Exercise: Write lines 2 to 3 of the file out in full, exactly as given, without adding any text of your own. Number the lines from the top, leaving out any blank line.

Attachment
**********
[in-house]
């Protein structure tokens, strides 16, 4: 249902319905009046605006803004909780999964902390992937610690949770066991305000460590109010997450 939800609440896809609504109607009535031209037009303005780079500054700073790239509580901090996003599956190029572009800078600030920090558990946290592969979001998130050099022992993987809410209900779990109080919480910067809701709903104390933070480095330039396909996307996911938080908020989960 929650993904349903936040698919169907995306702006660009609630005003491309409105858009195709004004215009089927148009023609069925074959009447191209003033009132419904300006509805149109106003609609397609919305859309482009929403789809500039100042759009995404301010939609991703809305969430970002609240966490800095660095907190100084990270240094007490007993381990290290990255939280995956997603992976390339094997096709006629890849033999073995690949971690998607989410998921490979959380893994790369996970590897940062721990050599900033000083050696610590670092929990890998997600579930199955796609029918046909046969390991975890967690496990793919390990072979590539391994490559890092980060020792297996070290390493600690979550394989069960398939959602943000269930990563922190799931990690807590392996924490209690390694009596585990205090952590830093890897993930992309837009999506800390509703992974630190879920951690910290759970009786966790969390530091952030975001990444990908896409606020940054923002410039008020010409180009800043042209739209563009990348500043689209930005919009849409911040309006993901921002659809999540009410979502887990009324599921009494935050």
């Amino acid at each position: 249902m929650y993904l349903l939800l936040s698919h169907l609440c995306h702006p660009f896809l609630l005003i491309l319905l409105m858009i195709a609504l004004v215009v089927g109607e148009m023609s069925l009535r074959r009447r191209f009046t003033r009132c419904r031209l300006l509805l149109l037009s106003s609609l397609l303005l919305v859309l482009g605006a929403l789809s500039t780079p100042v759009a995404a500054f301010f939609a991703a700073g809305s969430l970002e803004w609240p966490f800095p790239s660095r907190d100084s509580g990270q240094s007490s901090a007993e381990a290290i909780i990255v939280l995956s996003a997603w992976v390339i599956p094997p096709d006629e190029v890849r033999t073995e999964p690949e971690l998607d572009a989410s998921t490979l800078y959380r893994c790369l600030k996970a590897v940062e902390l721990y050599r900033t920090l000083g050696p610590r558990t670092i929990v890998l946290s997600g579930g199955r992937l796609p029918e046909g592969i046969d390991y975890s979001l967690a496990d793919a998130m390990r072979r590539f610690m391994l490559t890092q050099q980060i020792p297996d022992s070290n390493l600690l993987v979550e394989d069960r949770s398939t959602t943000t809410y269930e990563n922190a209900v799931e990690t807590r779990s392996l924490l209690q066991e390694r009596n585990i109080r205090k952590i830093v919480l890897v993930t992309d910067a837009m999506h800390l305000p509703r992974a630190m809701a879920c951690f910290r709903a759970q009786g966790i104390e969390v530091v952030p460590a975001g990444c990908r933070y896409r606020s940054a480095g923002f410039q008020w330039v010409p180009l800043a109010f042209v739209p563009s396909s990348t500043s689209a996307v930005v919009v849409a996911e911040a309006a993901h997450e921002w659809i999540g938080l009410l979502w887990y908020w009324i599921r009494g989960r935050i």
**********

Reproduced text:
């Protein structure tokens, strides 16, 4: 249902319905009046605006803004909780999964902390992937610690949770066991305000460590109010997450 939800609440896809609504109607009535031209037009303005780079500054700073790239509580901090996003599956190029572009800078600030920090558990946290592969979001998130050099022992993987809410209900779990109080919480910067809701709903104390933070480095330039396909996307996911938080908020989960 929650993904349903936040698919169907995306702006660009609630005003491309409105858009195709004004215009089927148009023609069925074959009447191209003033009132419904300006509805149109106003609609397609919305859309482009929403789809500039100042759009995404301010939609991703809305969430970002609240966490800095660095907190100084990270240094007490007993381990290290990255939280995956997603992976390339094997096709006629890849033999073995690949971690998607989410998921490979959380893994790369996970590897940062721990050599900033000083050696610590670092929990890998997600579930199955796609029918046909046969390991975890967690496990793919390990072979590539391994490559890092980060020792297996070290390493600690979550394989069960398939959602943000269930990563922190799931990690807590392996924490209690390694009596585990205090952590830093890897993930992309837009999506800390509703992974630190879920951690910290759970009786966790969390530091952030975001990444990908896409606020940054923002410039008020010409180009800043042209739209563009990348500043689209930005919009849409911040309006993901921002659809999540009410979502887990009324599921009494935050």
């Amino acid at each position: 249902m929650y993904l349903l939800l936040s698919h169907l609440c995306h702006p660009f896809l609630l005003i491309l319905l409105m858009i195709a609504l004004v215009v089927g109607e148009m023609s069925l009535r074959r009447r191209f009046t003033r009132c419904r031209l300006l509805l149109l037009s106003s609609l397609l303005l919305v859309l482009g605006a929403l789809s500039t780079p100042v759009a995404a500054f301010f939609a991703a700073g809305s969430l970002e803004w609240p966490f800095p790239s660095r907190d100084s509580g990270q240094s007490s901090a007993e381990a290290i909780i990255v939280l995956s996003a997603w992976v390339i599956p094997p096709d006629e190029v890849r033999t073995e999964p690949e971690l998607d572009a989410s998921t490979l800078y959380r893994c790369l600030k996970a590897v940062e902390l721990y050599r900033t920090l000083g050696p610590r558990t670092i929990v890998l946290s997600g579930g199955r992937l796609p029918e046909g592969i046969d390991y975890s979001l967690a496990d793919a998130m390990r072979r590539f610690m391994l490559t890092q050099q980060i020792p297996d022992s070290n390493l600690l993987v979550e394989d069960r949770s398939t959602t943000t809410y269930e990563n922190a209900v799931e990690t807590r779990s392996l924490l209690q066991e390694r009596n585990i109080r205090k952590i830093v919480l890897v993930t992309d910067a837009m999506h800390l305000p509703r992974a630190m809701a879920c951690f910290r709903a759970q009786g966790i104390e969390v530091v952030p460590a975001g990444c990908r933070y896409r606020s940054a480095g923002f410039q008020w330039v010409p180009l800043a109010f042209v739209p563009s396909s990348t500043s689209a996307v930005v919009v849409a996911e911040a309006a993901h997450e921002w659809i999540g938080l009410l979502w887990y908020w009324i599921r009494g989960r935050i």